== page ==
The National Institutes of Health (NIH) - The Nation’s Medical Research Agency - includes 27 Institutes and Centers and is a component of the U.S. Department of Health and Human Services. It is the primary federal agency for conducting and supporting basic, clinical and translational medical research, and it investigates the causes, treatments, and cures for both common and rare diseases. For more information about NIH and its programs, visit www.nih.gov.

Be well,

Health Disclaimer! The information presented on this site should not be construed as personal medical advice or instruction. You should consult appropriate health professionals on any matter relating to your health and well-being. The information and opinions provided here are believed to be accurate and sound, based on the best judgment available to the authors, but readers who fail to consult appropriate health authorities assume the risk of any injuries. The publisher is not responsible for errors or omissions.

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Be well,

Health Disclaimer! The information presented on this site should not be construed as personal medical advice or instruction. You should consult appropriate health professionals on any matter relating to your health and well-being. The information and opinions provided here are believed to be accurate and sound, based on the best judgment available to the authors, but readers who fail to consult appropriate health authorities assume the risk of any injuries. The publisher is not responsible for errors or omissions.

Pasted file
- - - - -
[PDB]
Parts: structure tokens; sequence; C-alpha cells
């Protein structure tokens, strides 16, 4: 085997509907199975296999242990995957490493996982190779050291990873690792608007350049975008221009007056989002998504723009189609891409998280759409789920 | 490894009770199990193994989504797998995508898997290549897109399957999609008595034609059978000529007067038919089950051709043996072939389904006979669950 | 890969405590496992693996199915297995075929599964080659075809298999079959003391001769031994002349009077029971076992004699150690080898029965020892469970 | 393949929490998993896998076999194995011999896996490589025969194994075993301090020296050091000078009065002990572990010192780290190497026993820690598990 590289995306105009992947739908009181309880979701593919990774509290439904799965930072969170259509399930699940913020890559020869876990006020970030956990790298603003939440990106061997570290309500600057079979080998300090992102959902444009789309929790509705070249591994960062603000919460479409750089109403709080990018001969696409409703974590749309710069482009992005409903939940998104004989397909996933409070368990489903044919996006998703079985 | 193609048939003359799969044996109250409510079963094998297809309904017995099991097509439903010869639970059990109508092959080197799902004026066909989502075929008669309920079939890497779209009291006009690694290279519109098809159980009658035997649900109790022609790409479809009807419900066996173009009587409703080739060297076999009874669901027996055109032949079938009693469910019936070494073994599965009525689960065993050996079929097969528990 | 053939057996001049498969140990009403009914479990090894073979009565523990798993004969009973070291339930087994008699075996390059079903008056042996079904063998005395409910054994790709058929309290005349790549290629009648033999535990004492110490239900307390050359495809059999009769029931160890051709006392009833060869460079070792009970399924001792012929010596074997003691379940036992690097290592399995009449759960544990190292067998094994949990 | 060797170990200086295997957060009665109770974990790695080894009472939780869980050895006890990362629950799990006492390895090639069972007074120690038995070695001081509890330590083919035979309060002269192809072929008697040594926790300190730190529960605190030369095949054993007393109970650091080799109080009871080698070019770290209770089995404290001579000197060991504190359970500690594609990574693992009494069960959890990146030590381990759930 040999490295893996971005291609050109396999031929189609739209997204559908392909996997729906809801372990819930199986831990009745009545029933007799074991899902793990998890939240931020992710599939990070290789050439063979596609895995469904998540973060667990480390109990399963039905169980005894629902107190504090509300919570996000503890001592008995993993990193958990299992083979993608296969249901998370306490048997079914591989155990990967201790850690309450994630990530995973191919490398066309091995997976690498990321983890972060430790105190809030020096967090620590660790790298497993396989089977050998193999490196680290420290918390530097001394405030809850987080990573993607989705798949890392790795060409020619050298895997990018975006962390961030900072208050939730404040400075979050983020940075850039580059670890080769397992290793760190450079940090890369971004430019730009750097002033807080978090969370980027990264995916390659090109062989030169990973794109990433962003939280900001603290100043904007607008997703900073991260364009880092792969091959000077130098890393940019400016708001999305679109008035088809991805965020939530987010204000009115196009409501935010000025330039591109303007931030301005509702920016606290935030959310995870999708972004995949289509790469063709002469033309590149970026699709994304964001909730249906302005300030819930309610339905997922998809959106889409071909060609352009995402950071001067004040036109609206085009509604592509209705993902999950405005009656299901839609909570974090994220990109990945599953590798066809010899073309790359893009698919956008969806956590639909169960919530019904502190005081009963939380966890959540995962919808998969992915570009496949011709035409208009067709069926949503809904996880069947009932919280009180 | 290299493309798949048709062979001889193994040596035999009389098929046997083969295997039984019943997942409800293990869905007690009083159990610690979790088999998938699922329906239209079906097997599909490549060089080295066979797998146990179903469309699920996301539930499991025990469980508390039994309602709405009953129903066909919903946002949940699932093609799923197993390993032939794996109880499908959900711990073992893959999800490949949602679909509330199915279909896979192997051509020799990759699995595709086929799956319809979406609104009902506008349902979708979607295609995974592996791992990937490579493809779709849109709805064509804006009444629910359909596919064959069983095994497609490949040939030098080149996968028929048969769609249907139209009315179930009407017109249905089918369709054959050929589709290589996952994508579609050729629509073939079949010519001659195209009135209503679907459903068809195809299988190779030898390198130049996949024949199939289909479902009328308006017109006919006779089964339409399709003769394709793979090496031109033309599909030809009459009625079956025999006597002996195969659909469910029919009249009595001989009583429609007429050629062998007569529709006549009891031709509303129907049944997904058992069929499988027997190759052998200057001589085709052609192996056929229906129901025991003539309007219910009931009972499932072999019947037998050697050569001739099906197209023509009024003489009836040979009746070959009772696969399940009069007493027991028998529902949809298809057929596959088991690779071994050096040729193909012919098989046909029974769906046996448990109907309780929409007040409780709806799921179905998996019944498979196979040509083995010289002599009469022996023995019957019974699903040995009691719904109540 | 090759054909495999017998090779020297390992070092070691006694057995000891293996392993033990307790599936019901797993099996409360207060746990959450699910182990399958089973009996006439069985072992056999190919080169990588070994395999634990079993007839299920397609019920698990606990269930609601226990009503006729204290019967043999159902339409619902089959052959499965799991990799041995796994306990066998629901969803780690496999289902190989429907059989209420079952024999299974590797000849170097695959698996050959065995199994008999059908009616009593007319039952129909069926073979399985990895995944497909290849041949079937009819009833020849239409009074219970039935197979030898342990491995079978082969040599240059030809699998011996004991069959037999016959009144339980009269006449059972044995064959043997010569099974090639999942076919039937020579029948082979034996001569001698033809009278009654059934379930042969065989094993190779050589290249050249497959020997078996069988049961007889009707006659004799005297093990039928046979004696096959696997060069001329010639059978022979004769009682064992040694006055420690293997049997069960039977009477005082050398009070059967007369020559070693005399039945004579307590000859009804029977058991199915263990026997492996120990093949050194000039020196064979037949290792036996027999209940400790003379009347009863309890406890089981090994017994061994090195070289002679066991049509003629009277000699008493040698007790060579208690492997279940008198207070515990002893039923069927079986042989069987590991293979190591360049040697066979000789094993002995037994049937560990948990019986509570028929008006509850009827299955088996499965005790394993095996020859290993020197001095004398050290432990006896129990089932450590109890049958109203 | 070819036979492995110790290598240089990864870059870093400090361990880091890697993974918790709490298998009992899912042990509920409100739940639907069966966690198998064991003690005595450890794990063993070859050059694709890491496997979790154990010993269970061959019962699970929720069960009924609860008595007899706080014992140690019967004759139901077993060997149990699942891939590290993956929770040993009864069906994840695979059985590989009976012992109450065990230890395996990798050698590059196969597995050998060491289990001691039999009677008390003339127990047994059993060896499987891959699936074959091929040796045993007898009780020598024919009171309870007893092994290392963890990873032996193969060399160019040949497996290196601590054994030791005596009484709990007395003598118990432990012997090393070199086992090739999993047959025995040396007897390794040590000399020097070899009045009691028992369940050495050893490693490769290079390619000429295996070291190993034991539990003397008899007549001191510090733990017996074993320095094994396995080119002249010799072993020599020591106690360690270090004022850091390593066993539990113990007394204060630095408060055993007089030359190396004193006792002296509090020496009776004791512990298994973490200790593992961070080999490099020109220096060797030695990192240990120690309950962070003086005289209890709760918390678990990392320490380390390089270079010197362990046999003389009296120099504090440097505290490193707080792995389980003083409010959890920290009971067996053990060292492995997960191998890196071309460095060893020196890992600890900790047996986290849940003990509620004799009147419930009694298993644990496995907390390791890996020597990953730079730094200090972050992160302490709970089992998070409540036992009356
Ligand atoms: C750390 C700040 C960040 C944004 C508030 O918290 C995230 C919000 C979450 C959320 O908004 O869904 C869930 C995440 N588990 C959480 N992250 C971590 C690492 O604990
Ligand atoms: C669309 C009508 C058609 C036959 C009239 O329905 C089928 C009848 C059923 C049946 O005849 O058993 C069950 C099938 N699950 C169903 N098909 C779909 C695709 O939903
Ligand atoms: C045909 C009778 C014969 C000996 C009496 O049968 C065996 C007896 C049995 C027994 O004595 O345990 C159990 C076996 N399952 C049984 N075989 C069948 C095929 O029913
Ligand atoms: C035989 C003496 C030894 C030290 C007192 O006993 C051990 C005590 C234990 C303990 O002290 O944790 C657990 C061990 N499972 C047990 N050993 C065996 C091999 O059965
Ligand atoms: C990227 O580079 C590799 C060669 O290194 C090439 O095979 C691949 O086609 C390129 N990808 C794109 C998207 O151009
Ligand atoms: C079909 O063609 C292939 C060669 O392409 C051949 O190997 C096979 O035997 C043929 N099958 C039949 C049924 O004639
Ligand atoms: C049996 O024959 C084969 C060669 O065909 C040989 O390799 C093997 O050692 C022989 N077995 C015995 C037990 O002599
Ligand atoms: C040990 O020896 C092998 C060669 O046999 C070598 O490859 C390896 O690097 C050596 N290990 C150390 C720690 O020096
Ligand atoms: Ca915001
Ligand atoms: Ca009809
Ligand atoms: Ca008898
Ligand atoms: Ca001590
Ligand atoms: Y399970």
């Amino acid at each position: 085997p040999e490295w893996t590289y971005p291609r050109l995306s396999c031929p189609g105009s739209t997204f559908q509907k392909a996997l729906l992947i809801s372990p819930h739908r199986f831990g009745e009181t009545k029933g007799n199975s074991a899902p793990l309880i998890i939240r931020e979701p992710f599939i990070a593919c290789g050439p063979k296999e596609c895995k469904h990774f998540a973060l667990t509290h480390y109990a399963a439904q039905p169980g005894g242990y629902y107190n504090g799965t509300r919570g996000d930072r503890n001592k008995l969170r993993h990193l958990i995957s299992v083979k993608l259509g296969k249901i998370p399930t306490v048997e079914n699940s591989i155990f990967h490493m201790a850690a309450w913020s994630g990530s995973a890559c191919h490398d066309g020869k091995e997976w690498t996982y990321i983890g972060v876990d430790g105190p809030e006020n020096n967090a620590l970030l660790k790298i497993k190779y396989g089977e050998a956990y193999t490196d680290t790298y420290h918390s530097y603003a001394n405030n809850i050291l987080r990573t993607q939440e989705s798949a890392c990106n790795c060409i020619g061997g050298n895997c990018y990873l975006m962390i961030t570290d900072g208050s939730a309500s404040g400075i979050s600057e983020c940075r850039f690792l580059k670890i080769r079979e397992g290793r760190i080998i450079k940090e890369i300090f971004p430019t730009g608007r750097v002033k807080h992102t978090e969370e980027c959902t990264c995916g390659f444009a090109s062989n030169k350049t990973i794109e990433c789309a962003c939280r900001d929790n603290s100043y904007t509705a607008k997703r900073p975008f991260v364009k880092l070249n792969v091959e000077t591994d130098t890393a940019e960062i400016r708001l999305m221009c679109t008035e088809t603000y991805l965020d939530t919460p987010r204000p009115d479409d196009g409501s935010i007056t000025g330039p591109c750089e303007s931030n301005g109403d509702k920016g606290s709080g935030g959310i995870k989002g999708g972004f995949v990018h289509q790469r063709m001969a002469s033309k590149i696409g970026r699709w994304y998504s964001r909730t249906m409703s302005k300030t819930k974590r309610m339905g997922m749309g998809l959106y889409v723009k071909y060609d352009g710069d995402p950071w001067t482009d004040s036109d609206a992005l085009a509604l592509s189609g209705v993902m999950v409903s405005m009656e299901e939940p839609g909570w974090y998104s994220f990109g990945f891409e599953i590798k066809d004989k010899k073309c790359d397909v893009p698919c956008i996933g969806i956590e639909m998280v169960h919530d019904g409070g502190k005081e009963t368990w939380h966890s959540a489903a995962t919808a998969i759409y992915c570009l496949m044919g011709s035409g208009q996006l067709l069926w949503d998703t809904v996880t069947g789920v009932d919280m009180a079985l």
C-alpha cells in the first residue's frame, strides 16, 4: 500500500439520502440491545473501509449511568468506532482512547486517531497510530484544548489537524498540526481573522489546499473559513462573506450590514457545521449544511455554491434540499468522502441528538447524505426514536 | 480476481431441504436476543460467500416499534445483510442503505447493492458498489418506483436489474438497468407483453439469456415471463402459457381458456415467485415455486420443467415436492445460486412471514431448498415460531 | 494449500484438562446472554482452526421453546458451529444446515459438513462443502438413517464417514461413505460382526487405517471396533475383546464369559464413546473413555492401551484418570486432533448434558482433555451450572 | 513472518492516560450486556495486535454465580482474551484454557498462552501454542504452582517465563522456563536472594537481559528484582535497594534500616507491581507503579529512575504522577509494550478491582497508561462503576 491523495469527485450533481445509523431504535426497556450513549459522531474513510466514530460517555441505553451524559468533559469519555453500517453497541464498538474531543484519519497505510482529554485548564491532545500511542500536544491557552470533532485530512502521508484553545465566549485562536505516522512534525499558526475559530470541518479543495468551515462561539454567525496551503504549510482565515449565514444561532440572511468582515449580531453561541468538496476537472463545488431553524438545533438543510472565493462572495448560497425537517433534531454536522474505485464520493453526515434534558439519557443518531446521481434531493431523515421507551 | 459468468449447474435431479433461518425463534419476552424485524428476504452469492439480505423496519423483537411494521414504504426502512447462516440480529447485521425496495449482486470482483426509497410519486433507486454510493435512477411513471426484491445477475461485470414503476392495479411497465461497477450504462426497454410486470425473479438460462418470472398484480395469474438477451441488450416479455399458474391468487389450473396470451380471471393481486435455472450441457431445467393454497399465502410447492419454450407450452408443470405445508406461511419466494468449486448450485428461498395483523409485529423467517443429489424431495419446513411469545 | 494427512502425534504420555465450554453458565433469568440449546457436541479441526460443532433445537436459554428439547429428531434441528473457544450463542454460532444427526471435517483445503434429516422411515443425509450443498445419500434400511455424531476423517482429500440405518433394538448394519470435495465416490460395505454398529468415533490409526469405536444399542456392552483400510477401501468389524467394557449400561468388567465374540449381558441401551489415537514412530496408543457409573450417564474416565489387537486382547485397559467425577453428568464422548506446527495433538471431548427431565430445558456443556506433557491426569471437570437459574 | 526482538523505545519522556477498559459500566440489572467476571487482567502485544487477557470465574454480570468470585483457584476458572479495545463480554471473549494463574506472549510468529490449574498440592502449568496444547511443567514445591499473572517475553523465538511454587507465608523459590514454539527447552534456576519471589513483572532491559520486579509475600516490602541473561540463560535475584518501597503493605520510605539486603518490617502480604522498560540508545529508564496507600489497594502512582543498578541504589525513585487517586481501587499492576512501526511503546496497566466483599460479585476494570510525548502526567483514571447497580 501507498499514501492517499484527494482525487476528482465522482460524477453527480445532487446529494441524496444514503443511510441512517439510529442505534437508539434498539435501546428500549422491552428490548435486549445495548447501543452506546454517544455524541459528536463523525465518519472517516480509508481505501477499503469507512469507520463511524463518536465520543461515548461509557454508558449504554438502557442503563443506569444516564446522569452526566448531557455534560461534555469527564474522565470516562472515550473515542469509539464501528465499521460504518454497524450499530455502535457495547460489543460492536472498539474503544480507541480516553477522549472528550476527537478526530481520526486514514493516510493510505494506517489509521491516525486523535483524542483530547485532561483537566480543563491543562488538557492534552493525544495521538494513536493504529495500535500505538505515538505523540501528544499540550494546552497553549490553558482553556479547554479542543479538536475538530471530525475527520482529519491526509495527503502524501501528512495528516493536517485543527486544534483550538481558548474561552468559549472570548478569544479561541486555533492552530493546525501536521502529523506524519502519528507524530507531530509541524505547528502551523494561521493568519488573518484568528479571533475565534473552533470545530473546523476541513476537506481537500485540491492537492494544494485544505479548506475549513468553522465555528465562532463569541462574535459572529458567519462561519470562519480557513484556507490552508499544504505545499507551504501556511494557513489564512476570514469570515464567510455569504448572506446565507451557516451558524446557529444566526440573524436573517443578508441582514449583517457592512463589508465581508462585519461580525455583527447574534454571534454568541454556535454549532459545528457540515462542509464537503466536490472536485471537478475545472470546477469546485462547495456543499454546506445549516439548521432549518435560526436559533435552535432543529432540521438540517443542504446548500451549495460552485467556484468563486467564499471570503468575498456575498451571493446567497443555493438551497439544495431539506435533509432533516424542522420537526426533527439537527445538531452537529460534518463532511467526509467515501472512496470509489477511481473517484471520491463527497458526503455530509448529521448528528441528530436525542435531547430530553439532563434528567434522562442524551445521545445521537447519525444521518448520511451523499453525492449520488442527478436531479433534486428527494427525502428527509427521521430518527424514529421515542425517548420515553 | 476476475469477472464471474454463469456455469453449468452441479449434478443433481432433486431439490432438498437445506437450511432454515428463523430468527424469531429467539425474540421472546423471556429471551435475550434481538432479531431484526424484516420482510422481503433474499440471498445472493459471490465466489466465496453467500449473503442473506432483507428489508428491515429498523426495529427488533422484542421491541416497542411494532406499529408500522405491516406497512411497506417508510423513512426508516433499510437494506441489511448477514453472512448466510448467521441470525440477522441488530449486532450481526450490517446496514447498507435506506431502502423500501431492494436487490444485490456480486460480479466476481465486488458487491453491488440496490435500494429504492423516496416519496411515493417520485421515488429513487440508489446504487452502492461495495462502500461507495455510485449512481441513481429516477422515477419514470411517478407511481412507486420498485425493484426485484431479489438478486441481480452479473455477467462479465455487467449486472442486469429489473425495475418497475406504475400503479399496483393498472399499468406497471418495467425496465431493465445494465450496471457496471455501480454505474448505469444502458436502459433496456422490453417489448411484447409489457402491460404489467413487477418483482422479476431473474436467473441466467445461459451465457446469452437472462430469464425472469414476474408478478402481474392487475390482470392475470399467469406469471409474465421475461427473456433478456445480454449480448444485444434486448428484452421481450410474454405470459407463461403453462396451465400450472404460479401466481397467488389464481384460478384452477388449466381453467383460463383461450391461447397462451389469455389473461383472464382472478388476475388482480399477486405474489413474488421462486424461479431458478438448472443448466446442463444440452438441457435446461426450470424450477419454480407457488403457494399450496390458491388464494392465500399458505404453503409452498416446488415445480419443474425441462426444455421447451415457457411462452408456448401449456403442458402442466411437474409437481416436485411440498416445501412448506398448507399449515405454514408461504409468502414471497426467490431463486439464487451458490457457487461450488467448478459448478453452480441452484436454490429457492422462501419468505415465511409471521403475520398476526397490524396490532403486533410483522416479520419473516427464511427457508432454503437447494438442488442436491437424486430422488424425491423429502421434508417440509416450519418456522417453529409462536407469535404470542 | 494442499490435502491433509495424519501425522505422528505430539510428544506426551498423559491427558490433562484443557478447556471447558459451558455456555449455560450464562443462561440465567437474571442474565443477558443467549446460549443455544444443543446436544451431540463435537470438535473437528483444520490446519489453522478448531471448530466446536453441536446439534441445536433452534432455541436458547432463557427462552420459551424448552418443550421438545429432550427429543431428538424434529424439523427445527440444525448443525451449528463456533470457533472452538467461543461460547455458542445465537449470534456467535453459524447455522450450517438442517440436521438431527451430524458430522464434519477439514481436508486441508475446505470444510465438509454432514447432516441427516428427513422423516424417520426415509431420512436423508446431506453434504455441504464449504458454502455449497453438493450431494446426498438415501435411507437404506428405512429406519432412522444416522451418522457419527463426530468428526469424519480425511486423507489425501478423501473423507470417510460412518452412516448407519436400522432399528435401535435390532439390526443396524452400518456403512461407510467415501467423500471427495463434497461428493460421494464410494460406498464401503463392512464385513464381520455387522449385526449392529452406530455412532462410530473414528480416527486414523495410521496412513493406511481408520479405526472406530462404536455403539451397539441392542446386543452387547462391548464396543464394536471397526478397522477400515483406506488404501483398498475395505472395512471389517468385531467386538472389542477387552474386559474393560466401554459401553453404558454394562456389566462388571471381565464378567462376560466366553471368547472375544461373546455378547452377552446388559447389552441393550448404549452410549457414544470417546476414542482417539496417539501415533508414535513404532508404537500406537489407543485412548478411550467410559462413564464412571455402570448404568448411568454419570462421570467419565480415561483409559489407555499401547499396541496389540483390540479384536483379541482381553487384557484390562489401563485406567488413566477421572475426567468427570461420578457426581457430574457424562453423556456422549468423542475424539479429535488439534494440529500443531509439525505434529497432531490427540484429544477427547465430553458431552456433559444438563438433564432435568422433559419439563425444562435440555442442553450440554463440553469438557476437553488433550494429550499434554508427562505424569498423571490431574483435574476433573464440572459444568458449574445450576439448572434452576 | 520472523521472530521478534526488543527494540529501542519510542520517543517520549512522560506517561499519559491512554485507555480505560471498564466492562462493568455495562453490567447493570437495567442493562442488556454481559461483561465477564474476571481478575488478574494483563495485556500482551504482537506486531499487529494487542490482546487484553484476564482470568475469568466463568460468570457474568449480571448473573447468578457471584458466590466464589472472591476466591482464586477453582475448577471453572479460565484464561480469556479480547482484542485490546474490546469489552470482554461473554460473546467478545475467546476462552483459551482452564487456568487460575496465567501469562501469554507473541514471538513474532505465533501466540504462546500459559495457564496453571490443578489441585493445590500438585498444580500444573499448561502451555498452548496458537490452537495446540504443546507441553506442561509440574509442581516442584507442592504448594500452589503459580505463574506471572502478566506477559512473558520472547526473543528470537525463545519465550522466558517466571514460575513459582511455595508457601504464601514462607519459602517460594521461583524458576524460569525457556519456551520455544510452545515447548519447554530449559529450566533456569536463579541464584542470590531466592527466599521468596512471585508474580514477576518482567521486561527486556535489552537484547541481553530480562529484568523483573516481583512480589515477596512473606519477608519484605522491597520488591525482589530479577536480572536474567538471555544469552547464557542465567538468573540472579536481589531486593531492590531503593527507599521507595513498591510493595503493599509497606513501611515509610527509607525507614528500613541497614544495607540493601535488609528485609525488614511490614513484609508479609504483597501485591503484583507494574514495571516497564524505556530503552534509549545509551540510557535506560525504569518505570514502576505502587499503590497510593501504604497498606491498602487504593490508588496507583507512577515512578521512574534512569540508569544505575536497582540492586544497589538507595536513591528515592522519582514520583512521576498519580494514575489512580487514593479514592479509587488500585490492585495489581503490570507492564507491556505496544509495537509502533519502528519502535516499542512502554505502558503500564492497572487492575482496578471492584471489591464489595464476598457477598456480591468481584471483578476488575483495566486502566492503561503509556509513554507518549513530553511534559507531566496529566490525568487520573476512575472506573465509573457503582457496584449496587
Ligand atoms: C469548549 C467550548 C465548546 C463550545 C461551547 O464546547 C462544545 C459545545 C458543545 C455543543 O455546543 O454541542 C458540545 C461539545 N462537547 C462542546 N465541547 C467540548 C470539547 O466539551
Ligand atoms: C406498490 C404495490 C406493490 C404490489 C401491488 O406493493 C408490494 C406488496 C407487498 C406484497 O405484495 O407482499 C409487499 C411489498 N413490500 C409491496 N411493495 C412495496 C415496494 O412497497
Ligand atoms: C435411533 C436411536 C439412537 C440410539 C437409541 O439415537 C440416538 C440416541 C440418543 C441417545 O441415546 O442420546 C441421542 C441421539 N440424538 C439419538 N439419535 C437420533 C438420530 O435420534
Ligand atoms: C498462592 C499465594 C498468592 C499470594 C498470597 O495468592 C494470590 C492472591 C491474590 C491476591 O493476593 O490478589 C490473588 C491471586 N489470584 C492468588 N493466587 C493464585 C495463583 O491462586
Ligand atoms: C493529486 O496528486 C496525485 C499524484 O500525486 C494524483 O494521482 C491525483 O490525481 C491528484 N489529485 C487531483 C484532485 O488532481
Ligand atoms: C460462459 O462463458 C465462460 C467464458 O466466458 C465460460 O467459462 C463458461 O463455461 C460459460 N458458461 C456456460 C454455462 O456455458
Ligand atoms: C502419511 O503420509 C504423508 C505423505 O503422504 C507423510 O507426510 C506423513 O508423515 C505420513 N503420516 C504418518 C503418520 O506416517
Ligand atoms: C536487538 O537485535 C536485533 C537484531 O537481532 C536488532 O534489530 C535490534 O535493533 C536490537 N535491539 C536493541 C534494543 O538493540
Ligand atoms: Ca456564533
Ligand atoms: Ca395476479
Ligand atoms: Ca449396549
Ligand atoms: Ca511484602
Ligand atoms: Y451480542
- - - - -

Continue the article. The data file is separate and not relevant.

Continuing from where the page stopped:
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Are Your Health Problems Yeast Connected?

Some women using MACA750™ experience a “die-off” of candida or yeast cells which causes temporary gastrointestinal changes such as loose stools. Some of these women write to us saying that they never knew they had a yeast infection. Alternative practitioners can test blood samples for candida infection but the simple screening test below can help you decide if candida is a health issue you need to address.